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Spokane, Washington  Est. May 19, 1883


Spokane Indians prospect rankings (Week 3)

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With Xavier Turner moving on to greener pastures in Hickory, North Carolina, there is a hole to fill in the Spokane Indians' prospect rankings. 

Turner, who was the sixth-ranked Indians prospect, according to your's truly, was due for a promotion on this list, anyway. The Texas Rangers took him away before he could be given one. 

But with Turner's absence comes exciting new prospect. The first to come to mind is Leody Taveras, the fourth-ranked Texas Rangers' prospect, according to, who was promoted to Spokane from the AZL Rangers on Wednesday. Taveras and the other four call-ups won't be included in this ranking, because I haven't seen them play, but they could be in the future. 

As usual, these rankings are based on three criteria:

1.    How well they are playing with the Indians.

2.    Upside.

3.    What people around the Rangers organization are saying about.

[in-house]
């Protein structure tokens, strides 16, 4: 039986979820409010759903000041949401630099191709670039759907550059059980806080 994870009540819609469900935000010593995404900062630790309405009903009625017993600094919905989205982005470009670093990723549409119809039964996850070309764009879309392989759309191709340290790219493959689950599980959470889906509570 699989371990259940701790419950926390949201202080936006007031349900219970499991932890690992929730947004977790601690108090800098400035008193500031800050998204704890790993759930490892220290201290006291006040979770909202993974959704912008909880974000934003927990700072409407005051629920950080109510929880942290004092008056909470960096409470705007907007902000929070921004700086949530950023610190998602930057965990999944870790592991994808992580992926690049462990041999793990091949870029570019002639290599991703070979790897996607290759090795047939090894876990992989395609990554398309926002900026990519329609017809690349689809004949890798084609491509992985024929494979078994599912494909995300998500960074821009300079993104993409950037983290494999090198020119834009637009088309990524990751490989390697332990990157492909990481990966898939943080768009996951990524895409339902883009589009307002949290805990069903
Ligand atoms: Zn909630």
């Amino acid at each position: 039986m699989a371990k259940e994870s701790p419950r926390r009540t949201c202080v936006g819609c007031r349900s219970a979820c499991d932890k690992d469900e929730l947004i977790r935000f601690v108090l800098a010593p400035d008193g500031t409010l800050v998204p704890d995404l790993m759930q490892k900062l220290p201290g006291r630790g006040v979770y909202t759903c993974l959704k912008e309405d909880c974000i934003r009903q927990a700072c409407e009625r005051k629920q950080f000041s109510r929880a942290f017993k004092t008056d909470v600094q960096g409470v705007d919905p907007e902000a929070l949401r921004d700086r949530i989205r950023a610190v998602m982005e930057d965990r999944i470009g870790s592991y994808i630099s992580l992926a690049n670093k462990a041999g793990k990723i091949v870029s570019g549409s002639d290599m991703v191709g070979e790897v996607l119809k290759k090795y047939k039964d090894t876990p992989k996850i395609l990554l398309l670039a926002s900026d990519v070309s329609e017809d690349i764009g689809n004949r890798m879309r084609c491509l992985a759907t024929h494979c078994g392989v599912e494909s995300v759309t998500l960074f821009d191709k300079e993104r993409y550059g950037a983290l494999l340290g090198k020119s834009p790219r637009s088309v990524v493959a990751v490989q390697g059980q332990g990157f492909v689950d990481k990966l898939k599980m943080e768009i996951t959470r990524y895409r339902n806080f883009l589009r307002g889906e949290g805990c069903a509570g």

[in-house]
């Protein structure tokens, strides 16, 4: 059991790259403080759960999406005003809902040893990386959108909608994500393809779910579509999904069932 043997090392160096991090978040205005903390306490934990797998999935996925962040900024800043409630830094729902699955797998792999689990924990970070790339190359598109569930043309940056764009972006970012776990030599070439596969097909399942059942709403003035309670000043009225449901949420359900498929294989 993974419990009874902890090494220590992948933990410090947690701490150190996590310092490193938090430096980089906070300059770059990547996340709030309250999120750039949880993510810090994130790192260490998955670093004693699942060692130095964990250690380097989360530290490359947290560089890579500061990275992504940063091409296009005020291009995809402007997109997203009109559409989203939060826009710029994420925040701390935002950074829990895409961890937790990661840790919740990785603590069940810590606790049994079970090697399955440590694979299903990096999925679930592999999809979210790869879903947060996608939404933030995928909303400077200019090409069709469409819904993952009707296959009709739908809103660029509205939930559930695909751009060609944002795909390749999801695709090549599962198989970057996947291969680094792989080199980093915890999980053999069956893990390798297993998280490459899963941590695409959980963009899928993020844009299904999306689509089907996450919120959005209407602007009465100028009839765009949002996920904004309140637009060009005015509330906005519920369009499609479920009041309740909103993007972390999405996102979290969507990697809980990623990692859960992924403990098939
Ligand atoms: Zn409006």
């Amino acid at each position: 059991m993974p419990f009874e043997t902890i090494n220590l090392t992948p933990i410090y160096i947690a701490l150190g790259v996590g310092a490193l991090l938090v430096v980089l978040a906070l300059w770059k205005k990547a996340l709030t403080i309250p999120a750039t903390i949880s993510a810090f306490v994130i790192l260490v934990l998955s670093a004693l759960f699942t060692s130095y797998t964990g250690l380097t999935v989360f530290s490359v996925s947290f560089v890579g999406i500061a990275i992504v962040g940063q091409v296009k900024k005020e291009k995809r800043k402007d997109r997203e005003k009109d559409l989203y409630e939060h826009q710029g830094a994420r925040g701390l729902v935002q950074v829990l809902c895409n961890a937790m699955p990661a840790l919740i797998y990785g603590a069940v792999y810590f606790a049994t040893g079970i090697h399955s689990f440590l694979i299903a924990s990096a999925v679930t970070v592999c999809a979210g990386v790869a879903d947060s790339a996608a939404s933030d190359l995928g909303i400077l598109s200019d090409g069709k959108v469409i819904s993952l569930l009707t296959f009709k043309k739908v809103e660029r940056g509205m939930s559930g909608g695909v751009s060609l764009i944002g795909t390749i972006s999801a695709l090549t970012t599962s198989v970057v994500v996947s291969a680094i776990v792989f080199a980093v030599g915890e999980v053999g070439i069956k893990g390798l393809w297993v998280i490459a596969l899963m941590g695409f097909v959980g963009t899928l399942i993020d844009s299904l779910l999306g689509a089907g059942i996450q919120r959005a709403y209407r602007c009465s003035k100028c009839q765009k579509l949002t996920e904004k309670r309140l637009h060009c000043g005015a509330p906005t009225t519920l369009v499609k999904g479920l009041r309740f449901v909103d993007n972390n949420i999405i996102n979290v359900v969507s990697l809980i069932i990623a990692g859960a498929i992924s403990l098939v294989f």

Note: With the Indians out-of-town until Aug. 12, there won't be new rankings next week. The same goes for the post scheduled for Aug. 25, because the team would be on the road for more than a week. 


No. 1 — Tyler Ferguson | Right-handed pitcher (Last week: 1)

As it stands now, Ferguson’s slider is too good for the short-season Single-A ball. Pitching coach Joey Seaver thinks it might even be ready for the major leagues.

Not many pitchers have been able to touch his deadly out-pitch, and his 41 strikeouts are a testament to that. Ferguson had control problems with the AZL Rangers in 2015, but he’s seemingly fixed that and is now one of the most exciting arms in Texas’ farm system. He sits at No. 26 in the’s Top 30 team prospect rankings.

His fastball sits around 96 mph and his changeup can still put hitters off balance, despite it being a little fast for an off-speed pitch — it hovers around 90 mph.

ERA: 1.84

Hear it from the skipper (Tim Hulett):

“Tyler has been fantastic. He’s really come into his own. I think he’s shows why he’s a great pitcher commanding the zone with just a wipeout slider.”

No. 2 — Chad Smith | Outfielder (Last week: 2)

18-year-old All-Star outfielder Chad Smith is blessed with youth and a nice set of tools, to boot. He can be strikeout prone (he leads the teams with 42 this season) but when he's locked in at the plate, he can pray the ball around the field.